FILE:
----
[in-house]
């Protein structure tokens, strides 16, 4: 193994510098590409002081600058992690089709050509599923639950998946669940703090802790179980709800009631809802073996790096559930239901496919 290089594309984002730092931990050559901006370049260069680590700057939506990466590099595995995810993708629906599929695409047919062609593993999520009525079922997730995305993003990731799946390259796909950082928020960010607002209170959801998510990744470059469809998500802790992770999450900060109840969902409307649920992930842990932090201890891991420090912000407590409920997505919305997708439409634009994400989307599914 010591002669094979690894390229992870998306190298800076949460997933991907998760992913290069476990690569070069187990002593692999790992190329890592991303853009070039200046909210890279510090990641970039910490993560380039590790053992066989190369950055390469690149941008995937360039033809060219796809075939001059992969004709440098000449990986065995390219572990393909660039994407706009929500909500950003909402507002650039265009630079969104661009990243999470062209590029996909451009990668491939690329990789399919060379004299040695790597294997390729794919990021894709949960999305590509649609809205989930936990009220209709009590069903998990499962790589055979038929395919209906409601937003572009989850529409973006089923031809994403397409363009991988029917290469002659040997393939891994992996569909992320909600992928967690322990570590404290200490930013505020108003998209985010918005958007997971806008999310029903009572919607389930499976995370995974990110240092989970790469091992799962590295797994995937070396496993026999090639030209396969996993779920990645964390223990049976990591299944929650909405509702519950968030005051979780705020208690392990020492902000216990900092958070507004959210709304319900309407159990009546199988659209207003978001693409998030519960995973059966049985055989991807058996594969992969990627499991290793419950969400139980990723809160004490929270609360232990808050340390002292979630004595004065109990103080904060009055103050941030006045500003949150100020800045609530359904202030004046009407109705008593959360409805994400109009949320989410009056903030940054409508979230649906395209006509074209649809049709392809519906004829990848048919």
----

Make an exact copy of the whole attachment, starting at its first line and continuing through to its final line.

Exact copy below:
[in-house]
């Protein structure tokens, strides 16, 4: 193994510098590409002081600058992690089709050509599923639950998946669940703090802790179980709800009631809802073996790096559930239901496919 290089594309984002730092931990050559901006370049260069680590700057939506990466590099595995995810993708629906599929695409047919062609593993999520009525079922997730995305993003990731799946390259796909950082928020960010607002209170959801998510990744470059469809998500802790992770999450900060109840969902409307649920992930842990932090201890891991420090912000407590409920997505919305997708439409634009994400989307599914 010591002669094979690894390229992870998306190298800076949460997933991907998760992913290069476990690569070069187990002593692999790992190329890592991303853009070039200046909210890279510090990641970039910490993560380039590790053992066989190369950055390469690149941008995937360039033809060219796809075939001059992969004709440098000449990986065995390219572990393909660039994407706009929500909500950003909402507002650039265009630079969104661009990243999470062209590029996909451009990668491939690329990789399919060379004299040695790597294997390729794919990021894709949960999305590509649609809205989930936990009220209709009590069903998990499962790589055979038929395919209906409601937003572009989850529409973006089923031809994403397409363009991988029917290469002659040997393939891994992996569909992320909600992928967690322990570590404290200490930013505020108003998209985010918005958007997971806008999310029903009572919607389930499976995370995974990110240092989970790469091992799962590295797994995937070396496993026999090639030209396969996993779920990645964390223990049976990591299944929650909405509702519950968030005051979780705020208690392990020492902000216990900092958070507004959210709304319900309407159990009546199988659209207003978001693409998030519960995973059966049985055989991807058996594969992969990627499991290793419950969400139980990723809160004490929270609360232990808050340390002292979630004595004065109990103080904060009055103050941030006045500003949150100020800045609530359904202030004046009407109705008593959360409805994400109009949320989410009056903030940054409508979230649906395209006509074209649809049709392809519906004829990848048919």